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Arizona's minimum wage will rise to $13.85 due to inflation

Minimum wage workers in Arizona will get a $1.05 an hour raise starting Jan. 1 on top of the current $12.80 wage. 

Workers at the bottom of the Arizona wage scale will be legally entitled to a pay raise of $42 a week beginning in January.

And you can credit — or blame — inflation.

New figures reported Tuesday by the Bureau of Labor Statistics show that costs for urban consumers, as measured by the Consumer Price Index, rose 8.3% between August 2021 and last month.

That’s key because laws approved by Arizona voters in 2006 and again in 2016 require annual inflation adjustments to the minimum wage, based on those August annual figures.

Rounded to the nearest nickel, as required by statute, that translates to $1.05 an hour raise coming Jan. 1 on top of the current $12.80 minimum wage.

A formal announcement won’t come until Thursday, when the state Industrial Commission, which has purview over the annual adjustment, has its regular meeting.

Will supercede Tucson’s minimum

The latest state minimum wage increase comes after Tucsonans voted last year to impose their own $15-an-hour minimum, in steps, by 2025.

The city’s minimum started at $13 on April 1, goes to $13.50 in 2023 and to $14.25 in 2024 before hitting the target. After that, as with the state minimum, adjustments would be made based on inflation.

The Tucson ordinance, though, is designed so that workers get the benefit of whichever calculation is more generous. So any time the state figure is higher — as it will be in January — that becomes the minimum for Tucsonans, as well.

Meanwhile, due to the cost of living increase, the city of Flagstaff will increase its minimum wage to $16.80 per hour starting Jan. 1, a raise of $1.30, under a law approved by voters there in 2016.

Businesses having to pay more anyway

Statewide, even with the big increase and the new $13.85 wage floor, the automatic boost being precipitated by Tuesday’s BLS data may have little practical effect on what many companies pay their Arizona workers, however.

That’s because staff-starved businesses are finding they can no longer offer the bare minimum allowed by law to attract and retain employees. Those specifically include the restaurant and fast food industry which fought hard — and unsuccessfully — to convince voters not to adopt a state minimum wage.

Had those businesses been successful with voters, Arizona would have the same $7.25 an hour minimum wage that has been federal law now since 2009.

But Steve Chucri, president of the Arizona Restaurant Association, said neither the federal wage nor even the state minimum wage is particularly relevant right now when members of his association are hiring.

“Our ‘back of the house’ is making more money than ever before due to labor shortages and a whole host of reasons,’’ he said. “We’re well above the minimum wage in the back of the house.’’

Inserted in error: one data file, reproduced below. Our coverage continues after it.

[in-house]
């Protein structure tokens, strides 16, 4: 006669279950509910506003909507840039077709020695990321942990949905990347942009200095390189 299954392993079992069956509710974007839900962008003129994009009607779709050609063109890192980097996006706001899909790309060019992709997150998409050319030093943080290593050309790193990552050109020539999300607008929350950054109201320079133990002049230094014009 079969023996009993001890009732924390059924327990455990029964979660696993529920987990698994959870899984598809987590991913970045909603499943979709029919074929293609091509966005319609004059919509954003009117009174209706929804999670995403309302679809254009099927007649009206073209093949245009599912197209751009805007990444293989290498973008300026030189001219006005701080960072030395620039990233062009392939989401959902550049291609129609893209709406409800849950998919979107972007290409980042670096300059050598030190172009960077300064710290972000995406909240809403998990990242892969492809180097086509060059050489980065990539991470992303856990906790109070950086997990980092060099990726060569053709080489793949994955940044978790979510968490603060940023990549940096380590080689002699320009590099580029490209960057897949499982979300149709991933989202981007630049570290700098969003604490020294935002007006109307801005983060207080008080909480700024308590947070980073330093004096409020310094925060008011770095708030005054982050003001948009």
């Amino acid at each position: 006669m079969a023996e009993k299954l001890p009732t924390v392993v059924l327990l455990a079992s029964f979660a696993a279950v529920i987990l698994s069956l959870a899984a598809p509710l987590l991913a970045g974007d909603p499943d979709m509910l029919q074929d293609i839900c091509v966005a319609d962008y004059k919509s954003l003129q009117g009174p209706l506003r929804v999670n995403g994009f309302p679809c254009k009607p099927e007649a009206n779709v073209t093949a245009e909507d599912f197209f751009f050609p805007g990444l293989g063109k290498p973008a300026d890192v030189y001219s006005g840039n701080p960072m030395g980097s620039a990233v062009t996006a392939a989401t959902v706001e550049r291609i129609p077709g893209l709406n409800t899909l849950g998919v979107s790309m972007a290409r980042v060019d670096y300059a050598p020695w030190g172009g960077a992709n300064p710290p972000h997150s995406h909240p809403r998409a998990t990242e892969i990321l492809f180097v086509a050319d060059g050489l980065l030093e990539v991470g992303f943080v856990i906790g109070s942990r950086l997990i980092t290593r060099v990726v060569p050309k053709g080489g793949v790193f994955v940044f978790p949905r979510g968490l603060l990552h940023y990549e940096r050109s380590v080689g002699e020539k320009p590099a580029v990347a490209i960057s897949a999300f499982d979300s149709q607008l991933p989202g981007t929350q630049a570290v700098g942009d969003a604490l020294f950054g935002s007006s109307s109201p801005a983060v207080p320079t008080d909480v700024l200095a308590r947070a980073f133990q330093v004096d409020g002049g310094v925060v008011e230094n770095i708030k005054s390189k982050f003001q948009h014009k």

That is borne out by a report from the state Office of Economic Opportunity.

For 2021, the most recent data available, fast food cooks already were earning an average of $13.58 an hour. The figure for cooks at more traditional restaurants was $15.93. Dishwashers were being paid an average of $14.08 an hour.

But the state-mandated increase could help those in the front of the house, meaning servers, Chucri said. The voter-approved laws do allow their wages to be set $3 an hour below the state minimum — but that is conditional on proof their tips are making up the difference.

Where the higher wage may hurt, said Chucri, is down the road, after inflation has cooled and after there is better alignment between the number of open jobs and the number of people who want one.

Under other circumstances, he said, that could allow employers to offer less.

Only thing is, the state minimum wage law is a one-way ratchet: It can only go up. Even if there were deflation, there is no provision for it to ever go down.

Restaurants are preparing to limit labor costs. “It’s not necessarily job elimination,’’ Chucri said.

Some fast-food and even casual dining spots direct customers to kiosks to place their orders and pay.

“And in the back of the house, we’re also seeing the introduction of robotic arms that are working in certain parts of the kitchen, whether it’s turning over fries or flipping burgers, whatever the case might be,’’ he said.

Inflation in fuel, food costs and more

Arizona voters mandated in 2006 that the state have its own minimum wage not tied to the federal figure.

What’s driving this year’s inflation figure, not surprisingly, is the cost of fuel. There has been a sharp drop recently, including a 10.6% reduction just last month. But even with that, BLS reports that gasoline prices are up 25.6% over a year earlier.

There also has been a 33% increase in the cost of piped gas, versus a 15.8% hike in electricity costs.

And grocery prices are up 13.5% year over year. But the cost of eating out has risen by just 8.0%.

The other big increase has been in the price of cars and trucks, up 10.1% for new vehicles and 7.8% for used.

Shelter prices, including rent and what the BLS calls the owners’ equivalent rent of residences, are up 6.2% nationally.

BLS also released separate data Tuesday for the Phoenix metro area — Maricopa and Pinal counties — that showed some marked differences with the national figures.

Most notably, annual inflation is up 13.0% compared with 8.3% nationally. That is largely driven by a 17.1% year-over-year increase in housing costs, a reflection of sharply higher home prices and rents.

Howard Fischer is a veteran journalist who has been reporting since 1970 and covering state politics and the Legislature since 1982. Follow him on Twitter at @azcapmedia or email azcapmedia@gmail.com.


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